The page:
Not many cases (197 of them) have been added to the database so far. To see the full list of cases (2028) go to the Mental health case law page. The results are displayed at the bottom of this page.
Choose a table:
- Books (55)
- Cases (197)
- Consultations (0)
- Contact (237)
- Events (348)
- Jobs (59)
- Legislation (74)
- News (292)
- Resources (159)
- Testhierarchy (4)
- All pages (8417)
Use the filters below to narrow your results.
Showing below up to 8 results in range #1 to #8.
|An NHS Foundation Trust v AB (2019) EWCOP 26||Abortion||"This is an application by the NHS Trust for an order in respect of a 24 year old woman AB who is 22 weeks pregnant and, who the Trust say lacks capacity and in whose best interests it is said to have a termination of pregnancy. ... I would like to record my unhappiness about the lateness of this application. AB is now estimated to be 22 weeks pregnant and therefore the cut-off date under the Abortion Act 1967 of 24 weeks is imminent. ... I am acutely conscious of the fact that for the state to order someone to have a termination, where it appears that they do not want it, is immensely intrusive and certainly interferes with her Article 8 rights. ... In my view the balance in terms of AB's best interests lies in her having the termination."|
|Application by Darlington Borough Council in respect of the Adult: AB (2018) ScotSC 4||Scottish capacity case||"The adult, AB, lacks capacity to make decisions as to her care and residence and is subject to Orders made by the Court of Protection in England. During 2017 the Court of Protection decided that it would be in AB’s best interests to move from a care home in Darlington (hereafter referred to as “the English Care Home”) to a care home within the Sheriffdom (hereafter referred to as “the Scottish Care Home”) for a trial period. ... A Summary Application was subsequently submitted to Glasgow Sheriff Court in which the Applicants sought two Orders from the court. Firstly, the Applicants sought an Order under paragraph 7(1) of Schedule 3 to the Adults with Incapacity (Scotland) Act 2000 (hereafter “the 2000 Act”), recognising the Order of the Court of Protection dated 27 April 2017. Secondly, the Applicants sought an Order under paragraph 8(1) of said Schedule 3, directing the Office of the Public Guardian in Scotland to register said Order of the Court of Protection dated 27 April 2017 in the Register of International Measures maintained by the Public Guardian."|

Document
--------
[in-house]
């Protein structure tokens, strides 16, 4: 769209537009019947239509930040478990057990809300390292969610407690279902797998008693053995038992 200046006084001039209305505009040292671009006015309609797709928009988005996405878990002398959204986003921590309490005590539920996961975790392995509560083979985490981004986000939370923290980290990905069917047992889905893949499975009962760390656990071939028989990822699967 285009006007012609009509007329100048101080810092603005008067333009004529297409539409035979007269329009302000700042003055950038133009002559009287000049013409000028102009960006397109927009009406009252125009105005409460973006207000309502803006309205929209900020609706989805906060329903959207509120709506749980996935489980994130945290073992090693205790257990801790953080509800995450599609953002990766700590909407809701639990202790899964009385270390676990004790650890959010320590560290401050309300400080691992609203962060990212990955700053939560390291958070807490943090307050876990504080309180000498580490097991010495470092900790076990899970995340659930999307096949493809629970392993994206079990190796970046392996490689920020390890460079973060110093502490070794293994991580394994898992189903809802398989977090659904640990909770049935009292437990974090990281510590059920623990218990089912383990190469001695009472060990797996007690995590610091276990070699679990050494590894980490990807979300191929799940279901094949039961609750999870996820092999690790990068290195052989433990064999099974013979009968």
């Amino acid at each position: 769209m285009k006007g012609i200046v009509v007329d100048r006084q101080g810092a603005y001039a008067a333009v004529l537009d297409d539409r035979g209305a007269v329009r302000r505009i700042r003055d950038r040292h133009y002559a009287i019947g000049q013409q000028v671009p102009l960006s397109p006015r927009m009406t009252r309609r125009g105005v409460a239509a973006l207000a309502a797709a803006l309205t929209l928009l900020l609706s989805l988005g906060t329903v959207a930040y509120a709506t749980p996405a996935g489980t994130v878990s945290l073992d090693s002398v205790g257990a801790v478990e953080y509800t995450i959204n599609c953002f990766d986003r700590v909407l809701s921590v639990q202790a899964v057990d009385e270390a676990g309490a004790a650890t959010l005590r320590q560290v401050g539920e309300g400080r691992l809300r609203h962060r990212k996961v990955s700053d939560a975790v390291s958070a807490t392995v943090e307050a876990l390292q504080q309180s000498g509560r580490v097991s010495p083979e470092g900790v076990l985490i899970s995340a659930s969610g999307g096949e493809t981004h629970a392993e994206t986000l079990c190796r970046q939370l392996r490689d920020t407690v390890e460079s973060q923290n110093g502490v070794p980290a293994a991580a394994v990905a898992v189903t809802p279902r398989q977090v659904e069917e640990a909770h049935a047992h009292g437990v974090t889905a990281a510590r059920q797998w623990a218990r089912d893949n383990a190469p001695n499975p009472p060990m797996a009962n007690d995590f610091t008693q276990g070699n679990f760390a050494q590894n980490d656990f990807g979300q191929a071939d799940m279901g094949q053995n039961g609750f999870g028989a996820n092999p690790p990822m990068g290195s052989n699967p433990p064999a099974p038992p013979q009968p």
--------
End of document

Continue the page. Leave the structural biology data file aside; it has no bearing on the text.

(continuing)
|NHS Dorset CCG v LB (2018) EWCOP 7||COP costs||"In 2017, the NHS Dorset Clinical Commissioning Group launched what were intended to be four test cases seeking clarification of the law concerning the deprivation of liberty of mentally capacitated adults. For various reasons, however, all of those applications, or in some cases that part of the application relating to the deprivation of liberty issue, were withdrawn, but not before the Official Solicitor had agreed to act for two of the respondents with the benefit of publicly-funded certificates and had incurred some legal costs. Subsequently, the Official Solicitor has applied for all or part of those costs to be paid by the applicant. This judgment sets out my decision on that costs application and the reasons for that decision."|
|Public Guardian v DA (2018) EWCOP 26||LPA wording - euthanasia and multiple attorneys||"This judgment concerns two test cases brought by the Public Guardian, by applications made under s.23 and Schedule 1 paragraph 11 of the Mental Capacity Act 2005, regarding the validity of words in lasting powers of attorney ('LPAs'). The first concerns words relating to euthanasia or assisted suicide, whereas the second concerns words as to the appointment of multiple attorneys. Although the substance of the issues to which the words are directed is very different in the two cases, there is considerable overlap in the legal argument, the active parties were the same in the two sets of proceedings (the Public Guardian and the Official Solicitor) represented by the same counsel, and it is convenient to consider both cases in one judgment."|